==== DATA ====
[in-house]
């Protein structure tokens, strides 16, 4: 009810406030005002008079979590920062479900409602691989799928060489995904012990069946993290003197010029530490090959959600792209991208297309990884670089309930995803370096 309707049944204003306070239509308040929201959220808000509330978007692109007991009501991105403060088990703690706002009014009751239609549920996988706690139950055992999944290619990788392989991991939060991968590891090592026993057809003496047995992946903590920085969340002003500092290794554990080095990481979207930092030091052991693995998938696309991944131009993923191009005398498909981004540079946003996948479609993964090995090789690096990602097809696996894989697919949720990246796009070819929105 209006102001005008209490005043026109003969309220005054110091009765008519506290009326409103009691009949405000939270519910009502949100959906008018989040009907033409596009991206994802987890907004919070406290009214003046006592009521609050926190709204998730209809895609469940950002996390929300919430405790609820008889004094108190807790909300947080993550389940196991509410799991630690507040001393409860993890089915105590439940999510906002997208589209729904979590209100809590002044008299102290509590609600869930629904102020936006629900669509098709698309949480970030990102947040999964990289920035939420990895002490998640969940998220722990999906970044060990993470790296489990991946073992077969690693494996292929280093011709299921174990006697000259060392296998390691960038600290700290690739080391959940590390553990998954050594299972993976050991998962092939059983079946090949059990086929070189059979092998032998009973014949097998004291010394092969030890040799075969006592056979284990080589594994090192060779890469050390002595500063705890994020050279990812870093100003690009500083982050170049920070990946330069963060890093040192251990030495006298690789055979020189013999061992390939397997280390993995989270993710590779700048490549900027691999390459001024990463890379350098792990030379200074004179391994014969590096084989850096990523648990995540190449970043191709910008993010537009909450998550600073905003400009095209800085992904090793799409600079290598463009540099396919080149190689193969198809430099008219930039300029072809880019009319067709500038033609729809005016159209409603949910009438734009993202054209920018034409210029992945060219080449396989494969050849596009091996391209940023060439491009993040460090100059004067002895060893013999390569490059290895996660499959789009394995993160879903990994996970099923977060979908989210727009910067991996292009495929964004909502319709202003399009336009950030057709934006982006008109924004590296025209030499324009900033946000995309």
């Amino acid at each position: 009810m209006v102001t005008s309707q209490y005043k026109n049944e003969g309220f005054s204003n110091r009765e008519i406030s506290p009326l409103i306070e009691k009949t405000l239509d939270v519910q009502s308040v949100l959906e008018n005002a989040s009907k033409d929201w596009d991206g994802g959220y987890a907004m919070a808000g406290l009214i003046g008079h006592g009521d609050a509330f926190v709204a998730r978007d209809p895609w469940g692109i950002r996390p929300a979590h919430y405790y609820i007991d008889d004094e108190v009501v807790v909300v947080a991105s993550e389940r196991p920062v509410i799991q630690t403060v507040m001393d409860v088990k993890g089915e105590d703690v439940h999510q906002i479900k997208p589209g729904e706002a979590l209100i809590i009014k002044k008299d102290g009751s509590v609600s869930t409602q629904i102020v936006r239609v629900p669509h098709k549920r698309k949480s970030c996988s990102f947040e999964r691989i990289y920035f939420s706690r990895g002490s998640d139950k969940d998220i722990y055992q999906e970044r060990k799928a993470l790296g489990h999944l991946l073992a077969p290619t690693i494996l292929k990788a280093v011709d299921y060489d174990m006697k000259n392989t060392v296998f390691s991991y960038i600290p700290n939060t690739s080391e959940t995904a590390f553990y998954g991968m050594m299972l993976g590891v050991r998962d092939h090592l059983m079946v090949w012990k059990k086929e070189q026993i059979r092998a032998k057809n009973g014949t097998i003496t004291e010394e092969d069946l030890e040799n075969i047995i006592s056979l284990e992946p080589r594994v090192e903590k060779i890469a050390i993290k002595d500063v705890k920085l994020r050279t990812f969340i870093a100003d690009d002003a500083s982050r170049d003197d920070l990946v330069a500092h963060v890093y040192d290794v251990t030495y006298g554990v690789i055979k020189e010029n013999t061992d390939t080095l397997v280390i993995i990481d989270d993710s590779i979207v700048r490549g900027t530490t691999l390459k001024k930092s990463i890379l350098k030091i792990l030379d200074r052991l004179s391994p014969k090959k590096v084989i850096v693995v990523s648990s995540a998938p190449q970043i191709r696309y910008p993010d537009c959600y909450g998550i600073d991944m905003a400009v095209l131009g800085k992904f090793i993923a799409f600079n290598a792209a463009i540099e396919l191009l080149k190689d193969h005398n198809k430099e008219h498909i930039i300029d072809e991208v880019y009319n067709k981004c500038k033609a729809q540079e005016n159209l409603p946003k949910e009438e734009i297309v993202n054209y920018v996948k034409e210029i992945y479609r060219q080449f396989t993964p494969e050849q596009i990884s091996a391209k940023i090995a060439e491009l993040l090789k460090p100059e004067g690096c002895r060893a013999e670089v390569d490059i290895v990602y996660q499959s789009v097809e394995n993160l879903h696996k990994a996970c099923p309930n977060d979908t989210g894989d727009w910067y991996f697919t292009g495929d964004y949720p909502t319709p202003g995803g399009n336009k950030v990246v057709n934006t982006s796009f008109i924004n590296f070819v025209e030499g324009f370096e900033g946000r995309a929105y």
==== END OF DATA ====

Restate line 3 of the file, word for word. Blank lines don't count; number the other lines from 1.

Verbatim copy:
């Amino acid at each position: 009810m209006v102001t005008s309707q209490y005043k026109n049944e003969g309220f005054s204003n110091r009765e008519i406030s506290p009326l409103i306070e009691k009949t405000l239509d939270v519910q009502s308040v949100l959906e008018n005002a989040s009907k033409d929201w596009d991206g994802g959220y987890a907004m919070a808000g406290l009214i003046g008079h006592g009521d609050a509330f926190v709204a998730r978007d209809p895609w469940g692109i950002r996390p929300a979590h919430y405790y609820i007991d008889d004094e108190v009501v807790v909300v947080a991105s993550e389940r196991p920062v509410i799991q630690t403060v507040m001393d409860v088990k993890g089915e105590d703690v439940h999510q906002i479900k997208p589209g729904e706002a979590l209100i809590i009014k002044k008299d102290g009751s509590v609600s869930t409602q629904i102020v936006r239609v629900p669509h098709k549920r698309k949480s970030c996988s990102f947040e999964r691989i990289y920035f939420s706690r990895g002490s998640d139950k969940d998220i722990y055992q999906e970044r060990k799928a993470l790296g489990h999944l991946l073992a077969p290619t690693i494996l292929k990788a280093v011709d299921y060489d174990m006697k000259n392989t060392v296998f390691s991991y960038i600290p700290n939060t690739s080391e959940t995904a590390f553990y998954g991968m050594m299972l993976g590891v050991r998962d092939h090592l059983m079946v090949w012990k059990k086929e070189q026993i059979r092998a032998k057809n009973g014949t097998i003496t004291e010394e092969d069946l030890e040799n075969i047995i006592s056979l284990e992946p080589r594994v090192e903590k060779i890469a050390i993290k002595d500063v705890k920085l994020r050279t990812f969340i870093a100003d690009d002003a500083s982050r170049d003197d920070l990946v330069a500092h963060v890093y040192d290794v251990t030495y006298g554990v690789i055979k020189e010029n013999t061992d390939t080095l397997v280390i993995i990481d989270d993710s590779i979207v700048r490549g900027t530490t691999l390459k001024k930092s990463i890379l350098k030091i792990l030379d200074r052991l004179s391994p014969k090959k590096v084989i850096v693995v990523s648990s995540a998938p190449q970043i191709r696309y910008p993010d537009c959600y909450g998550i600073d991944m905003a400009v095209l131009g800085k992904f090793i993923a799409f600079n290598a792209a463009i540099e396919l191009l080149k190689d193969h005398n198809k430099e008219h498909i930039i300029d072809e991208v880019y009319n067709k981004c500038k033609a729809q540079e005016n159209l409603p946003k949910e009438e734009i297309v993202n054209y920018v996948k034409e210029i992945y479609r060219q080449f396989t993964p494969e050849q596009i990884s091996a391209k940023i090995a060439e491009l993040l090789k460090p100059e004067g690096c002895r060893a013999e670089v390569d490059i290895v990602y996660q499959s789009v097809e394995n993160l879903h696996k990994a996970c099923p309930n977060d979908t989210g894989d727009w910067y991996f697919t292009g495929d964004y949720p909502t319709p202003g995803g399009n336009k950030v990246v057709n934006t982006s796009f008109i924004n590296f070819v025209e030499g324009f370096e900033g946000r995309a929105y």